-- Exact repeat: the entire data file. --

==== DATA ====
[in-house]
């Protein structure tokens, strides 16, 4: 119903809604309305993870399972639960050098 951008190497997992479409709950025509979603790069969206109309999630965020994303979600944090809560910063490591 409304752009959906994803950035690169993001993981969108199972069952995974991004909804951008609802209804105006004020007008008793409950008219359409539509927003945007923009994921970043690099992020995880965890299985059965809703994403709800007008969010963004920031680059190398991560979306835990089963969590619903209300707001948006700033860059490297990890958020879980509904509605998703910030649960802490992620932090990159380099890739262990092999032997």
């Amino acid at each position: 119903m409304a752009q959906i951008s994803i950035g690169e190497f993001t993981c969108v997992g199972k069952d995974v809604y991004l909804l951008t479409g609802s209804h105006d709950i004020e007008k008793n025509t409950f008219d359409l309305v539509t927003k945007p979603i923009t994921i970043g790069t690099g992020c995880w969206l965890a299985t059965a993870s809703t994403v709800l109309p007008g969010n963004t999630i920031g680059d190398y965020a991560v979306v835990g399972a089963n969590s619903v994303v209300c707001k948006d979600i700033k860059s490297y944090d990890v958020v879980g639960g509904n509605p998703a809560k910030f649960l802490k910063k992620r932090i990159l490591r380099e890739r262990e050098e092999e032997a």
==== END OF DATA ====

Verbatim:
[in-house]
């Protein structure tokens, strides 16, 4: 119903809604309305993870399972639960050098 951008190497997992479409709950025509979603790069969206109309999630965020994303979600944090809560910063490591 409304752009959906994803950035690169993001993981969108199972069952995974991004909804951008609802209804105006004020007008008793409950008219359409539509927003945007923009994921970043690099992020995880965890299985059965809703994403709800007008969010963004920031680059190398991560979306835990089963969590619903209300707001948006700033860059490297990890958020879980509904509605998703910030649960802490992620932090990159380099890739262990092999032997």
């Amino acid at each position: 119903m409304a752009q959906i951008s994803i950035g690169e190497f993001t993981c969108v997992g199972k069952d995974v809604y991004l909804l951008t479409g609802s209804h105006d709950i004020e007008k008793n025509t409950f008219d359409l309305v539509t927003k945007p979603i923009t994921i970043g790069t690099g992020c995880w969206l965890a299985t059965a993870s809703t994403v709800l109309p007008g969010n963004t999630i920031g680059d190398y965020a991560v979306v835990g399972a089963n969590s619903v994303v209300c707001k948006d979600i700033k860059s490297y944090d990890v958020v879980g639960g509904n509605p998703a809560k910030f649960l802490k910063k992620r932090i990159l490591r380099e890739r262990e050098e092999e032997a």